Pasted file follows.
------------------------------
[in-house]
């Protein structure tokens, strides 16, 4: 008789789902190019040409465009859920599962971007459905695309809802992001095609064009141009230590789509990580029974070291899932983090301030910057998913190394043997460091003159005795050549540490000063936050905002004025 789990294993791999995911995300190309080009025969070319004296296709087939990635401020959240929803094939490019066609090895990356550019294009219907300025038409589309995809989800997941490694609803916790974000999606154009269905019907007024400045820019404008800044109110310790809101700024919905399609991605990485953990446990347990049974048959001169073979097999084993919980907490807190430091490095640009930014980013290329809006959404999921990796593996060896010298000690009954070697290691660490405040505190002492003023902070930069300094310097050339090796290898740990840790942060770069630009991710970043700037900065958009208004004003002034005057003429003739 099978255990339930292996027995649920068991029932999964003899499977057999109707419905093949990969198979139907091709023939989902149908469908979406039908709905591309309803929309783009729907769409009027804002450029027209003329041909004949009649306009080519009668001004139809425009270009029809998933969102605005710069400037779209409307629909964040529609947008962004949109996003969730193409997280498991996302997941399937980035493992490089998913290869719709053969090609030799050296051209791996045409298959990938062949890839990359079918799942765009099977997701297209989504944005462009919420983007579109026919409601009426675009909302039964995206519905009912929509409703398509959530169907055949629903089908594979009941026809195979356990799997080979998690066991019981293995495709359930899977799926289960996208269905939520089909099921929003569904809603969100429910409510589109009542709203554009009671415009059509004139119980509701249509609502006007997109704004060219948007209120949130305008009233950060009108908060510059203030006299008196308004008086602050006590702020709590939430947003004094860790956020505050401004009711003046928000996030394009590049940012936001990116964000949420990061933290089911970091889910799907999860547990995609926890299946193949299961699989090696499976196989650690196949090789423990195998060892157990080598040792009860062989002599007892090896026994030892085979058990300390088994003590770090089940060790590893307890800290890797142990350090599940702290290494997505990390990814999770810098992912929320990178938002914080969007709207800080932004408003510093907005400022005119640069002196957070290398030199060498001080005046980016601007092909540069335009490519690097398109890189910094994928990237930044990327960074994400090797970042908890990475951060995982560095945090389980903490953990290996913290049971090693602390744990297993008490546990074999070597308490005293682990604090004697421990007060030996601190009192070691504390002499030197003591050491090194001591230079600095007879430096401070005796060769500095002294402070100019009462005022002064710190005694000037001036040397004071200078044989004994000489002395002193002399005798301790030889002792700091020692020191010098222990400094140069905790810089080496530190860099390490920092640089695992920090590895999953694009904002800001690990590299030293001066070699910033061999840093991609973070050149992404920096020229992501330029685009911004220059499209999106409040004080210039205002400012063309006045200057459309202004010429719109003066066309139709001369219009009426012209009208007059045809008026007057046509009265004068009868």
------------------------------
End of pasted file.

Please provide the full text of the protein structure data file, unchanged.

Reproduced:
[in-house]
């Protein structure tokens, strides 16, 4: 008789789902190019040409465009859920599962971007459905695309809802992001095609064009141009230590789509990580029974070291899932983090301030910057998913190394043997460091003159005795050549540490000063936050905002004025 789990294993791999995911995300190309080009025969070319004296296709087939990635401020959240929803094939490019066609090895990356550019294009219907300025038409589309995809989800997941490694609803916790974000999606154009269905019907007024400045820019404008800044109110310790809101700024919905399609991605990485953990446990347990049974048959001169073979097999084993919980907490807190430091490095640009930014980013290329809006959404999921990796593996060896010298000690009954070697290691660490405040505190002492003023902070930069300094310097050339090796290898740990840790942060770069630009991710970043700037900065958009208004004003002034005057003429003739 099978255990339930292996027995649920068991029932999964003899499977057999109707419905093949990969198979139907091709023939989902149908469908979406039908709905591309309803929309783009729907769409009027804002450029027209003329041909004949009649306009080519009668001004139809425009270009029809998933969102605005710069400037779209409307629909964040529609947008962004949109996003969730193409997280498991996302997941399937980035493992490089998913290869719709053969090609030799050296051209791996045409298959990938062949890839990359079918799942765009099977997701297209989504944005462009919420983007579109026919409601009426675009909302039964995206519905009912929509409703398509959530169907055949629903089908594979009941026809195979356990799997080979998690066991019981293995495709359930899977799926289960996208269905939520089909099921929003569904809603969100429910409510589109009542709203554009009671415009059509004139119980509701249509609502006007997109704004060219948007209120949130305008009233950060009108908060510059203030006299008196308004008086602050006590702020709590939430947003004094860790956020505050401004009711003046928000996030394009590049940012936001990116964000949420990061933290089911970091889910799907999860547990995609926890299946193949299961699989090696499976196989650690196949090789423990195998060892157990080598040792009860062989002599007892090896026994030892085979058990300390088994003590770090089940060790590893307890800290890797142990350090599940702290290494997505990390990814999770810098992912929320990178938002914080969007709207800080932004408003510093907005400022005119640069002196957070290398030199060498001080005046980016601007092909540069335009490519690097398109890189910094994928990237930044990327960074994400090797970042908890990475951060995982560095945090389980903490953990290996913290049971090693602390744990297993008490546990074999070597308490005293682990604090004697421990007060030996601190009192070691504390002499030197003591050491090194001591230079600095007879430096401070005796060769500095002294402070100019009462005022002064710190005694000037001036040397004071200078044989004994000489002395002193002399005798301790030889002792700091020692020191010098222990400094140069905790810089080496530190860099390490920092640089695992920090590895999953694009904002800001690990590299030293001066070699910033061999840093991609973070050149992404920096020229992501330029685009911004220059499209999106409040004080210039205002400012063309006045200057459309202004010429719109003066066309139709001369219009009426012209009208007059045809008026007057046509009265004068009868």